We are group of Cell and Molecular Biologists, studying the molecular intricacies of Cancer cells, and trying to find out how these intelligent cells develop new methods for their survival. Through simple strategies, we try to solve complex problems in the field of Cancer science.
Mission & Vision
Understanding the development and manifestation of a disease process as complex and heterogeneous as Cancer, could only be possible if we get a clear view how normal cellular process works. Our Mission is to study and understand in details how a normal cellular process gets disrupted leading to an abnormal behaviour, similar to what is observed in a malignant cell. Our Vision is to understand these mechanisms that would provide us with the necessary information to target such an “Oncogenic” process and reverse it.
What We Do ?
Cancer cells are highly intelligent. On one hand while they devise new strategies to escape our Immune System, on the other hand they develop new modes of survival. One of these modes of survival depends on expression of several “Tumour Derived Factors” or TDFs, which could be Protein or Non-Protein factors.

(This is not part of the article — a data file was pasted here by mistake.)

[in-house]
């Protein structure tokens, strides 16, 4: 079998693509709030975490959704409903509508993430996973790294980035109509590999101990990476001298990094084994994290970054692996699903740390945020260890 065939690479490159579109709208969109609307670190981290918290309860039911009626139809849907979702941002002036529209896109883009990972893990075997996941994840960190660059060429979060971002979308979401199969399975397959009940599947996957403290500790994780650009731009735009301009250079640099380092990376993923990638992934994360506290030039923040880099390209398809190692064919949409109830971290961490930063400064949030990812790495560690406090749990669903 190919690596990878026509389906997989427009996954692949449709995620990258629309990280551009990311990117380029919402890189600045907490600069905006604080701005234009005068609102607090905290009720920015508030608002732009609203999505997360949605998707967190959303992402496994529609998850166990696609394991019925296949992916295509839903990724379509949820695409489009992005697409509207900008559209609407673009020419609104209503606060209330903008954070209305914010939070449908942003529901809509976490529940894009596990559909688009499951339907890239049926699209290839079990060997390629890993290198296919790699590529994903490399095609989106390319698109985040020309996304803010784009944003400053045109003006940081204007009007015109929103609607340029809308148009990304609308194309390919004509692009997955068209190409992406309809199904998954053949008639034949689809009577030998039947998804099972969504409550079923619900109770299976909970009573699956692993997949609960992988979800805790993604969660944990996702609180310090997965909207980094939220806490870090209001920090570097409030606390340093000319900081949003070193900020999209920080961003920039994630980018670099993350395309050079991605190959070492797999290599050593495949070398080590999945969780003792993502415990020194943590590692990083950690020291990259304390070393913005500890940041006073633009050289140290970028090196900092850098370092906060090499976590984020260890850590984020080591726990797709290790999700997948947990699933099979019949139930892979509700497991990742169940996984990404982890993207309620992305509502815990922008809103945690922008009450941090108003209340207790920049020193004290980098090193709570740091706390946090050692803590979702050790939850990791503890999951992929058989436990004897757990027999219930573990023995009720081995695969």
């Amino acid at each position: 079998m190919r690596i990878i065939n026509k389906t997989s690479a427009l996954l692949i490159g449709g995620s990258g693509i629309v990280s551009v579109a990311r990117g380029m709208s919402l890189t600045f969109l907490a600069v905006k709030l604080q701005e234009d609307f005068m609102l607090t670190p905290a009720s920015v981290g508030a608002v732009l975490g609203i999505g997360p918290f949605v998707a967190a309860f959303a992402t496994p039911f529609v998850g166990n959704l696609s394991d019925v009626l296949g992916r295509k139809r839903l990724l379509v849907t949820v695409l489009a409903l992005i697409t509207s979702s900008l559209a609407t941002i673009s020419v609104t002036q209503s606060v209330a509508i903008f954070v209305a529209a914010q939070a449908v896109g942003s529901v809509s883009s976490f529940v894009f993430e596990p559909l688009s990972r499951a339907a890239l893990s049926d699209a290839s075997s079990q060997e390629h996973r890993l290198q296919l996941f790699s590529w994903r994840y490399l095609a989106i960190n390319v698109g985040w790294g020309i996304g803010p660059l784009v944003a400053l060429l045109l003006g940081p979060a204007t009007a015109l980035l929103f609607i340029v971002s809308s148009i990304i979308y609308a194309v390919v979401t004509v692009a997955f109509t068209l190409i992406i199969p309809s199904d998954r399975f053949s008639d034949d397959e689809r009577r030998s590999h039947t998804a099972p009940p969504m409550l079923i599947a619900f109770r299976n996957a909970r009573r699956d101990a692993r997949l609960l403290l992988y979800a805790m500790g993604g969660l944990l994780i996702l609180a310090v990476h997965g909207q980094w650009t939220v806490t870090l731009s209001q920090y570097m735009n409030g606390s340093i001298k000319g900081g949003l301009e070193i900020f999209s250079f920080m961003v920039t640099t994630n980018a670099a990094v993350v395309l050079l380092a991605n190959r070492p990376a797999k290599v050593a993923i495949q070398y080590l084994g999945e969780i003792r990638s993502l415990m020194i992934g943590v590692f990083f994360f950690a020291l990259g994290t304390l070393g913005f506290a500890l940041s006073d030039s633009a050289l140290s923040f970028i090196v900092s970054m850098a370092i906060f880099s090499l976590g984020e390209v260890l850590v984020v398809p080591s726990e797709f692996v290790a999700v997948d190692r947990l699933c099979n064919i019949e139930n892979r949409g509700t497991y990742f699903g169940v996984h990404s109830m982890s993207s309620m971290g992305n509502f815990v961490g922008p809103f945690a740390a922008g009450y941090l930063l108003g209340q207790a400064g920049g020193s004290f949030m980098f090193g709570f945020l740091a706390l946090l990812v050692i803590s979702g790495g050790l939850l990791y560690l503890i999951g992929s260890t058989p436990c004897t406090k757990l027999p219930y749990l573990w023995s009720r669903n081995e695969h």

Our laboratory studies one such “Non-Protein” TDF, Glycolipids or more specifically “Gangliosides” which are over-expressed in several cancers. We ask – “What’s the consequence of such an over-expression in the process of tumorigenesis, and “Why” some of these gangliosides are at all over-expressed in cancer ? So we essentially study the “What” and “Why” of Gangliosides in Cancer.
To answer the first question, we genetically manipulate cells to either knockout, knockdown or over-express select gangliosides, and study the alterations in their gene expression through NGS based sequencing. Over the last several years, data from such experiments have enabled us to define the role of these gangliosides in driving the cells towards pro-tumorigenic behaviour. Using a combination of classical biochemical techniques as well as state-of-the-art genetic tools, we are trying to decipher yet unknown functions of these glycolipids. In an attempt to find out “Why” some of these gangliosides are at all over-expressed in some cancers, we have uncovered a novel epigenetic mechanism of the regulation of ganglioside synthase expression at the transcriptional level.